The graphs below show the pull of two springs versus their stretch. In each case their spring constants are 2 Newtons per cm. The upper plot shows a "zerolength" spring. When totally relaxed, this spring would have zero length. Obviously this is impossible, because at some point the coils will touch each other and the spring will not be able to shorten any more. For example:

This spring can't contract any more because the coils are in contact with each other. This is a necessary condition for a zerolength spring, but not sufficient. The spring is zero length only if a plots of force versus length extrapolates back to zero force at zero length. 
Let's say that the spring above is 5 cm long when relaxed and that it is a zerolength spring with a spring constant of 2 Newtons per centimeter. If the spring is stretched an additional cm so that it is 6 cm long, the force will be 6 times 2 equals 12 Newtons.
A "normal" spring with a spring constant of 2 Newtons per centimeter is shown in the lower graph. When relaxed it's coils are not touching each other and its length is 5 cm.
If extended to 6 cm length, the pull would be (6 minus 5) times 2 equals 2 Newtons.
Let's see what's special about a "zerolength" spring. The diagram above shows that for the selected mass (M) the boom is horizontal at equilibrium. Then the torque from the spring must equal the torque from the pull of gravity (Mg). Lets compute what the mass must be for this condition.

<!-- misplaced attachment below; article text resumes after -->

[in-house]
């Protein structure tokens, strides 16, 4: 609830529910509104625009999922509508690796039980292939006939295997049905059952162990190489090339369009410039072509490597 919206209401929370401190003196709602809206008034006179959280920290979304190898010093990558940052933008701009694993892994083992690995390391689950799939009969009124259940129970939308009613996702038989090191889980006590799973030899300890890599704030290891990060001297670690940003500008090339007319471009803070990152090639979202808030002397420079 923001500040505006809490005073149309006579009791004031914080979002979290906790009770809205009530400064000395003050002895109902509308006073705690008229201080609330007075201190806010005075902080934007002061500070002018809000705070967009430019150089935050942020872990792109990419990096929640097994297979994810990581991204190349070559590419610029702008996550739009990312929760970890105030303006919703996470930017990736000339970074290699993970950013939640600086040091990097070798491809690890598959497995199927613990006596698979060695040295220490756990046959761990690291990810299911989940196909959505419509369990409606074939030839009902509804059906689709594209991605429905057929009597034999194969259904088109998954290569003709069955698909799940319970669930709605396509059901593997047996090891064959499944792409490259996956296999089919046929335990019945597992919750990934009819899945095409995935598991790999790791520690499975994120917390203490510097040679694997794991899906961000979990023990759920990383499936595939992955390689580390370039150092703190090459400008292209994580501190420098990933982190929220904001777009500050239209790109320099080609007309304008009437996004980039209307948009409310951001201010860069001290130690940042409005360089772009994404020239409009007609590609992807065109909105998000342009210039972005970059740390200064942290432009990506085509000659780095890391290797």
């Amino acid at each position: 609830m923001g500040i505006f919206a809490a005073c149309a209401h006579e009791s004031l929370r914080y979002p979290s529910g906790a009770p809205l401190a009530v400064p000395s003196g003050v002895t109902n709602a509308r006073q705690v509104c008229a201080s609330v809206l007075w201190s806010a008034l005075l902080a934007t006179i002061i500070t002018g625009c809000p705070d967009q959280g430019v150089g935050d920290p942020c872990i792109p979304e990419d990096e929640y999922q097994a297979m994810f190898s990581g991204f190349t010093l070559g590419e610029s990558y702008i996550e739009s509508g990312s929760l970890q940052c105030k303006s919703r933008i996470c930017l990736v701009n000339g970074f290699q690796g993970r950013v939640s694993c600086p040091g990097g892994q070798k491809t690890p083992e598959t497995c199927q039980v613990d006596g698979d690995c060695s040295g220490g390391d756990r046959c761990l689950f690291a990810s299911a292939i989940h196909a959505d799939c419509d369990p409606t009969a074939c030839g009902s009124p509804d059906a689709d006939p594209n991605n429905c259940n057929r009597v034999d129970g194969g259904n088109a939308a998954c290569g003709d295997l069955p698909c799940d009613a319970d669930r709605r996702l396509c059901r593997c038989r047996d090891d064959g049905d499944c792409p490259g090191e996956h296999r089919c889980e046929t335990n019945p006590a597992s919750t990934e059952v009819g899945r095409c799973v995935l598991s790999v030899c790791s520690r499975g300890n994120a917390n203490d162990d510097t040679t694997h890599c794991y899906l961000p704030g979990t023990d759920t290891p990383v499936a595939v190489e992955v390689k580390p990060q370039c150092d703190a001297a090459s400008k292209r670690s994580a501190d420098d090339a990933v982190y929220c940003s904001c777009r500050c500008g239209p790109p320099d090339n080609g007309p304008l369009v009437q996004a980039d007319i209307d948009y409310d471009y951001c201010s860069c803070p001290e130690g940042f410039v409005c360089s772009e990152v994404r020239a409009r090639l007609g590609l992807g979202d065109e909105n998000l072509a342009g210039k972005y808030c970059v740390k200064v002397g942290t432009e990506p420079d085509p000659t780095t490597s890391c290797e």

MgA = kS(Y/S)A = KYA
M = kY/g
Lets check the torques in this position:
Due to the mass: torque = MgA Cos(theta)
Due to the spring: torque = kS' Y Cos(theta)A/S' = kYA Cos(theta)
What mass will be in equilibrium in this position?
MgA Cos(theta) = kYA Cos(theta)
M = kY/g
These calculations show that the same mass (M) will be in equilibrium at any position. This is equivalent to saying that the restoring force is zero, or the period is infinite. Obviously this isn't exactly what we want for seismology, but with a slight adjustment of the spring, the the period can be made very long.
Comments on actually making and using a zerolength spring by Allan Coleman.